Page 30

studies have looked at the proportion of adverse events attributable to medical error. Due to methodologic challenges, far fewer studies focus on the full range of error—namely, those that result in injury and those that expose the patient to risk but do not result in injury.

The most extensive study of adverse events is the Harvard Medical Practice Study, a study of more than 30,000 randomly selected discharges from 51 randomly selected hospitals in New York State in 1984.30 Adverse events, manifest by prolonged hospitalization or disability at the time of discharge or both, occurred in 3.7 percent of the hospitalizations. The proportion of adverse events attributable to errors (i.e., preventable adverse events) was 58 percent and the proportion of adverse events due to negligence was 27.6 percent. Although most of these adverse events gave rise to disability lasting less than six months, 13.6 percent resulted in death and 2.6 percent caused permanently disabling injuries. Drug complications were the most common type of adverse event (19 percent), followed by wound infections (14 percent) and technical complications (13 percent).31,32

The findings of the Harvard Medical Practice Study in New York have recently been corroborated by a study of adverse events in Colorado and Utah occurring in 1992.33 This study included the review of medical records pertaining to a random sample of 15,000 discharges from a representative sample of hospitals in the two states. Adverse events occurred in 2.9 percent of hospitalizations in each state. Over four out of five of these adverse events occurred in the hospital, the remaining occurred prior to admission in physicians' offices, patients' homes or other non-hospital settings. The proportion of adverse events due to negligence was 29.2 percent, and the proportion of adverse events that were preventable was 53 percent.34 As was the case in the New York study, over 50 percent of adverse events were minor, temporary injuries. But the study in New York found that 13.6 percent of adverse events led to death, as compared with 6.6 percent in Colorado and Utah. In New York, about one in four negligent adverse events led to death, while in Colorado and Utah, death resulted in about 1 out of every 11 negligent adverse events. Factors that might explain the differences between the two studies include: temporal changes in health care, and differences in the states' patient populations and health care systems.35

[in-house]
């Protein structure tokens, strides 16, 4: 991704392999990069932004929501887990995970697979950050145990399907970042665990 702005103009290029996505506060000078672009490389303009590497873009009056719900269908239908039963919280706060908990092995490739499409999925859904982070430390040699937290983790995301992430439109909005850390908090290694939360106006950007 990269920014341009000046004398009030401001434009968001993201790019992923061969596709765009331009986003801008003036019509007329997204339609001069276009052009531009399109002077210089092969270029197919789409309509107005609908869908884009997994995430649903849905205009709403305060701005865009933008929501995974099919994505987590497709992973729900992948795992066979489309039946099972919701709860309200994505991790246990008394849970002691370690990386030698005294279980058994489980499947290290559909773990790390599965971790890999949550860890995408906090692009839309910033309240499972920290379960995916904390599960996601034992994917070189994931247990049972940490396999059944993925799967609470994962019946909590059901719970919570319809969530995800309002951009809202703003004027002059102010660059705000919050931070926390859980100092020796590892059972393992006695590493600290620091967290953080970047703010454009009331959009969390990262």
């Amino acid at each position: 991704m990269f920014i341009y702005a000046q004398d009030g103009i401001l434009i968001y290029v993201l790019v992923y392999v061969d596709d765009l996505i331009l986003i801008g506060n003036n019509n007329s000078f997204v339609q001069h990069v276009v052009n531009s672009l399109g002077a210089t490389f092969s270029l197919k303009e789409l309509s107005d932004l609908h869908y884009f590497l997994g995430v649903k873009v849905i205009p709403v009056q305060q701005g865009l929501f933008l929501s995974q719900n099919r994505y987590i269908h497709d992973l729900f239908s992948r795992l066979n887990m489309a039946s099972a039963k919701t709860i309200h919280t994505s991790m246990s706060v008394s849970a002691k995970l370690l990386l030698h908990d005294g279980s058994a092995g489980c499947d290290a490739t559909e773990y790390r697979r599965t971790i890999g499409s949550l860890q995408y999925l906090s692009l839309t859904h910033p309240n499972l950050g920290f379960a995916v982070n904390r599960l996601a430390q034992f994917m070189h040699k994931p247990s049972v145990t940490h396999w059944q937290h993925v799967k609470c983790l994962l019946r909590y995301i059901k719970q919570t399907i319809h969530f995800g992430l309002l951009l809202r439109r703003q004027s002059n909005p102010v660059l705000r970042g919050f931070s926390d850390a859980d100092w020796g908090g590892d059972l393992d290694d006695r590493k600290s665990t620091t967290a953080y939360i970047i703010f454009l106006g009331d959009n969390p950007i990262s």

Both the study in New York and the study in Colorado and Utah identified a subset of preventable adverse events that also satisfied criteria applied by the legal system in determining negligence. It is important to note that although some of these cases may stem from incompetent or impaired providers, the committee believes that many could likely have been avoided had better systems of care been in place.



The National Academies | 500 Fifth St. N.W. | Washington, D.C. 20001
Copyright © National Academy of Sciences. All rights reserved.
Terms of Use and Privacy Statement